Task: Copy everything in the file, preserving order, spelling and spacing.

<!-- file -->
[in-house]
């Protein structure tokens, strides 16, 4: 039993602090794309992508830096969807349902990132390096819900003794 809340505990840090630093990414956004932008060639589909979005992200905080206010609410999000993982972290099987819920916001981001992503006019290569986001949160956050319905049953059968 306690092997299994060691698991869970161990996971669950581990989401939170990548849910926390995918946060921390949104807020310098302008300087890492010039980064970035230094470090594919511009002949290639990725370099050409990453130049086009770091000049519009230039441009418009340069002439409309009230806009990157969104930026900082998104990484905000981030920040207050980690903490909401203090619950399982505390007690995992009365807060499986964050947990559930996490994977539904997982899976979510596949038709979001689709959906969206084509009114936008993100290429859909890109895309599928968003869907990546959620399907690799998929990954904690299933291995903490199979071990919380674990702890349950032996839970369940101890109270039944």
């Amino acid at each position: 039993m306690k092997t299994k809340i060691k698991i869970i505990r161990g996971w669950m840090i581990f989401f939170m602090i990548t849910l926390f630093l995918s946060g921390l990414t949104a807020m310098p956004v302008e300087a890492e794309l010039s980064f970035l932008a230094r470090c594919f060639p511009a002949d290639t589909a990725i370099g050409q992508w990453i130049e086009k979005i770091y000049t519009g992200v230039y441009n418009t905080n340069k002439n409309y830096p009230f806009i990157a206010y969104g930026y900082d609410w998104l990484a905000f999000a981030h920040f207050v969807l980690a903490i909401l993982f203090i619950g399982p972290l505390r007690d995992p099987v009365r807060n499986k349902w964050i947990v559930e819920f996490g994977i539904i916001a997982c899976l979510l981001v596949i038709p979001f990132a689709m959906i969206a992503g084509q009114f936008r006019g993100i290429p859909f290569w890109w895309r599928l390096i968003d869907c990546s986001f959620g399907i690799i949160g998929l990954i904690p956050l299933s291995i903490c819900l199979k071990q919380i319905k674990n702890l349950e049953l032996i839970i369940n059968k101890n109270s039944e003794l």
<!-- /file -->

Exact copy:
[in-house]
């Protein structure tokens, strides 16, 4: 039993602090794309992508830096969807349902990132390096819900003794 809340505990840090630093990414956004932008060639589909979005992200905080206010609410999000993982972290099987819920916001981001992503006019290569986001949160956050319905049953059968 306690092997299994060691698991869970161990996971669950581990989401939170990548849910926390995918946060921390949104807020310098302008300087890492010039980064970035230094470090594919511009002949290639990725370099050409990453130049086009770091000049519009230039441009418009340069002439409309009230806009990157969104930026900082998104990484905000981030920040207050980690903490909401203090619950399982505390007690995992009365807060499986964050947990559930996490994977539904997982899976979510596949038709979001689709959906969206084509009114936008993100290429859909890109895309599928968003869907990546959620399907690799998929990954904690299933291995903490199979071990919380674990702890349950032996839970369940101890109270039944």
């Amino acid at each position: 039993m306690k092997t299994k809340i060691k698991i869970i505990r161990g996971w669950m840090i581990f989401f939170m602090i990548t849910l926390f630093l995918s946060g921390l990414t949104a807020m310098p956004v302008e300087a890492e794309l010039s980064f970035l932008a230094r470090c594919f060639p511009a002949d290639t589909a990725i370099g050409q992508w990453i130049e086009k979005i770091y000049t519009g992200v230039y441009n418009t905080n340069k002439n409309y830096p009230f806009i990157a206010y969104g930026y900082d609410w998104l990484a905000f999000a981030h920040f207050v969807l980690a903490i909401l993982f203090i619950g399982p972290l505390r007690d995992p099987v009365r807060n499986k349902w964050i947990v559930e819920f996490g994977i539904i916001a997982c899976l979510l981001v596949i038709p979001f990132a689709m959906i969206a992503g084509q009114f936008r006019g993100i290429p859909f290569w890109w895309r599928l390096i968003d869907c990546s986001f959620g399907i690799i949160g998929l990954i904690p956050l299933s291995i903490c819900l199979k071990q919380i319905k674990n702890l349950e049953l032996i839970i369940n059968k101890n109270s039944e003794l």